Ultimate Digital Nomad Lifestyle? Work from a Sailboat

Ready to anchor; realities of living and working on a boat

After working in higher education for over 25 years, I never thought I would become a digital nomad. Or that my profession would morph into me being a remote worker aboard a sailboat. I have discovered that working from a sailboat is the ultimate digital nomad lifestyle.

In this article, I will explore the reasons why.

Working with an Eye on the Horizon

Remote workers yearn to break free from corporate life and explore the world while earning a living. The freedom to work from different locations and immerse oneself in various cultures is a dream come true for many. And this includes me. I never take the privilege of what I’m doing for granted.

The digital nomad lifestyle, combined with the thrill of sailing, offers an exciting alternative to traditional office jobs. Like me, many cruisers have traded their cubicles for cabins, their office jobs for a sailing adventure, and their daily commutes for the open sea.

Working from a sailboat satisfies that persistent thrumb in the back of your head that tells you to keep moving–while you can. And it’s about honoring the voice inside of yourself that reminds you not to let work consume your entire existence.

My Transition into Digital Nomadism

I began teaching online English courses in 2011, long before the pandemic and the reality of working from home caught hold. However, I never presumed I would  trade my small office at campus for the cockpit of my 53 foot sailboat, an Amel Super Maramu.

I knew remote workers were performing their job duties from the comfort of their home, thanks in part to Zoom. I figured if my location did not matter to my employer or my students, then I should try digital nomadism. This turned out to be one of the best decisions I could make for my future because it is an ideal way for me to continue working and contributing toward my pension.

In Fall 2021, a few months after Covid secured people in their living rooms, my husband and I traveled back to our boat in the Sea of Cortez to begin our sailing season, a bit earlier than we had planned. The hurricane season ended in September, and the warm clear turquoise water beckoned. We thought to ourselves, “Why not?”

Isla Coronados in the Sea of Cortez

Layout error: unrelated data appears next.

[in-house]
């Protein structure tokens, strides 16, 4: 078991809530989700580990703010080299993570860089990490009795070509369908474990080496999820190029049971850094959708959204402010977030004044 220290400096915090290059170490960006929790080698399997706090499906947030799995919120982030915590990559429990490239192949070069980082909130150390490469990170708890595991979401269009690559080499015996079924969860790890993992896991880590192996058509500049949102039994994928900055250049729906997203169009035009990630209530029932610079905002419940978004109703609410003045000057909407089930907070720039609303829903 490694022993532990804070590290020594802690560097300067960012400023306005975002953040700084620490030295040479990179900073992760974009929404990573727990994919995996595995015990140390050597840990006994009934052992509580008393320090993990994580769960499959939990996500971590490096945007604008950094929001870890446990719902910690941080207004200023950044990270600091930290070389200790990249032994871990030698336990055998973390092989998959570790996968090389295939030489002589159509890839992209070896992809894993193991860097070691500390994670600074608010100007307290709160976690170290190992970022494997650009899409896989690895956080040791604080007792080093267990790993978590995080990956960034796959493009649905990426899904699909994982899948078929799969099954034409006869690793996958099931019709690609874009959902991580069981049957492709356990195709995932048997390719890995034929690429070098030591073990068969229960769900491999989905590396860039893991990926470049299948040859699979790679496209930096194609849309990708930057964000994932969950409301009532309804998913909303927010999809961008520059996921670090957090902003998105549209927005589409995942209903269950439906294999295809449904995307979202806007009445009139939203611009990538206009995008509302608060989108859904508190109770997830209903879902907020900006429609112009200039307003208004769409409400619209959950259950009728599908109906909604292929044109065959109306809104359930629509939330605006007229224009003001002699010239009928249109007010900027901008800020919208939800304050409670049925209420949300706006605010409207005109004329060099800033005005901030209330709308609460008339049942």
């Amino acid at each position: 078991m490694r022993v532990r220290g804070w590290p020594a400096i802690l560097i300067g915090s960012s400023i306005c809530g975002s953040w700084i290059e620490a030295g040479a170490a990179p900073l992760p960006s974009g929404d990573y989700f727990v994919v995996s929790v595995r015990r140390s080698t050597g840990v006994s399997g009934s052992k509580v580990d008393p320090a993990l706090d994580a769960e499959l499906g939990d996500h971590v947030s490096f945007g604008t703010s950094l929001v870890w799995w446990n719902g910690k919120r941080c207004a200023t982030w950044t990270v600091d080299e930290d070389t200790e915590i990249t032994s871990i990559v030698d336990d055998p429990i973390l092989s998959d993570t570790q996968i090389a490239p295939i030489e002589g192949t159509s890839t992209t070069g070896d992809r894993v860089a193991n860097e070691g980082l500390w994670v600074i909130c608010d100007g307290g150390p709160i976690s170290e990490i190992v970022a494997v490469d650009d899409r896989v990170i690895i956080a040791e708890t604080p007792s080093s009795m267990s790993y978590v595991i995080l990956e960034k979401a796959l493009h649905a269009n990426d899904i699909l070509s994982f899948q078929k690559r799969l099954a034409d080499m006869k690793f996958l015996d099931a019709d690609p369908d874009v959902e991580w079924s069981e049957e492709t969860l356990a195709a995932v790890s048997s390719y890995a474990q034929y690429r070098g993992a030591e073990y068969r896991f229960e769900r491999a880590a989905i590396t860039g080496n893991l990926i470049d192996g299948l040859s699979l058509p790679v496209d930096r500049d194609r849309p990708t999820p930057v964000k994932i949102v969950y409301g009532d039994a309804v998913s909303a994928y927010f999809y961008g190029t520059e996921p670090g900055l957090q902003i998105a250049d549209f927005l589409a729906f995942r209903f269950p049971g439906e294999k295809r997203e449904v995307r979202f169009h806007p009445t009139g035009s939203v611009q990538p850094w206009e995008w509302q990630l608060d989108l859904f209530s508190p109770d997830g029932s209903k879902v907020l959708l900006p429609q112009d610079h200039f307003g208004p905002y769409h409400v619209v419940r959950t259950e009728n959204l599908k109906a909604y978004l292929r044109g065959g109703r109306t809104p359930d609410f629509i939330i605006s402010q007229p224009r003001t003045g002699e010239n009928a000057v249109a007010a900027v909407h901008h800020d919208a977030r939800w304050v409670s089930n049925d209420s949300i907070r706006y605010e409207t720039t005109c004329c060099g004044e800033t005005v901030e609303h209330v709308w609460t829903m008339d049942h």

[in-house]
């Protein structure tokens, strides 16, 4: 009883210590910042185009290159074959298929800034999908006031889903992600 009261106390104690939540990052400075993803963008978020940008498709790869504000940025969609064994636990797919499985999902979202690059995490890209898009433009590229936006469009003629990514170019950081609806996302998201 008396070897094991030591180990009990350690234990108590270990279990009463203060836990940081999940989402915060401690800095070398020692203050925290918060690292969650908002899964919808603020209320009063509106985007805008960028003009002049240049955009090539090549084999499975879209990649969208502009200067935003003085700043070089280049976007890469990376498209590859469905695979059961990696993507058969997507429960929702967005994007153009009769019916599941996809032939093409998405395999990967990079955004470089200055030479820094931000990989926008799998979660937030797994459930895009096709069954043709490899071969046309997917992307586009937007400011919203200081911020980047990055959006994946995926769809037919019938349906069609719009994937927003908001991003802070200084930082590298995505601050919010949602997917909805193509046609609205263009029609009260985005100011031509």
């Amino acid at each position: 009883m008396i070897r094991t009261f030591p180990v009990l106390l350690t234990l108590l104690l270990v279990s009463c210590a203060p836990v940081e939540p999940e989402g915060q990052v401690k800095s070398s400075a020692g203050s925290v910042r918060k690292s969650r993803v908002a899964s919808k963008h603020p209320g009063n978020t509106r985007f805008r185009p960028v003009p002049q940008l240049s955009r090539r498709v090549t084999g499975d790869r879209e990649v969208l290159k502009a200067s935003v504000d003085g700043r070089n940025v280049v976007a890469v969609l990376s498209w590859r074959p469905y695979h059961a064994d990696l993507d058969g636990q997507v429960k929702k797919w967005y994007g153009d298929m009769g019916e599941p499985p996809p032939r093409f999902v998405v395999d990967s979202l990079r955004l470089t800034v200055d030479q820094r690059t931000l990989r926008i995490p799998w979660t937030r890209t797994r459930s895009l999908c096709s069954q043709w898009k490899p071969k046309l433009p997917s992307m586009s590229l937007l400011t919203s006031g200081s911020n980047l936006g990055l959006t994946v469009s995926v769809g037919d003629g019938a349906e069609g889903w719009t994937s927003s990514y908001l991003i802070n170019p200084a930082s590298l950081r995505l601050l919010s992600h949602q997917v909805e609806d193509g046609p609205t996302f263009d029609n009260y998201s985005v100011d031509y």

One of my favorite work anchorages, Isla Coronados in the Sea of Cortez.

Ultimate Office: Life Onboard

I knew my biggest challenge would be reliable, high-speed Internet. In fact, my husband and I planned to return to California if I couldn’t work easily from the boat or marina.

However, advancements like SpaceX Starlink and the proliferation of high-speed internet options in various ports have made it much easier for digital nomads to stay connected and work effectively, even in remote locations.

Working from a sailboat also offers an onboard environment that can be customized to suit the needs of a digital nomad lifestyle. We have installed solar panels to power our equipment and ensure a steady energy supply. We began with 700 watts of solar on our solar arch. And then we added 400 watts to our new bimini top. This eco-friendly approach not only reduces our carbon footprint but also lowers the cost of living, making our nomadic lifestyle more sustainable.

Cruisers' lounge in Puerto Escondido
Cruisers' lounge in Puerto Escondido in Loreto, MX. I spent hours here per day!

Pre-Starlink: Working from the Marina

Prior to adding Starlink to our boat, I discovered that I could work full time at the Puerto Escondido marina. I parked myself (and my laptop) in their dedicated “cruisers’ lounge,” on the third floor.

The Wifi in the lounge provided enough bandwidth and a good enough Internet connection to accommodate my Zoom meetings with students or other faculty. I may not have had my own personal meeting room, but the few people coming and going in the lounge all respected each other’s private space.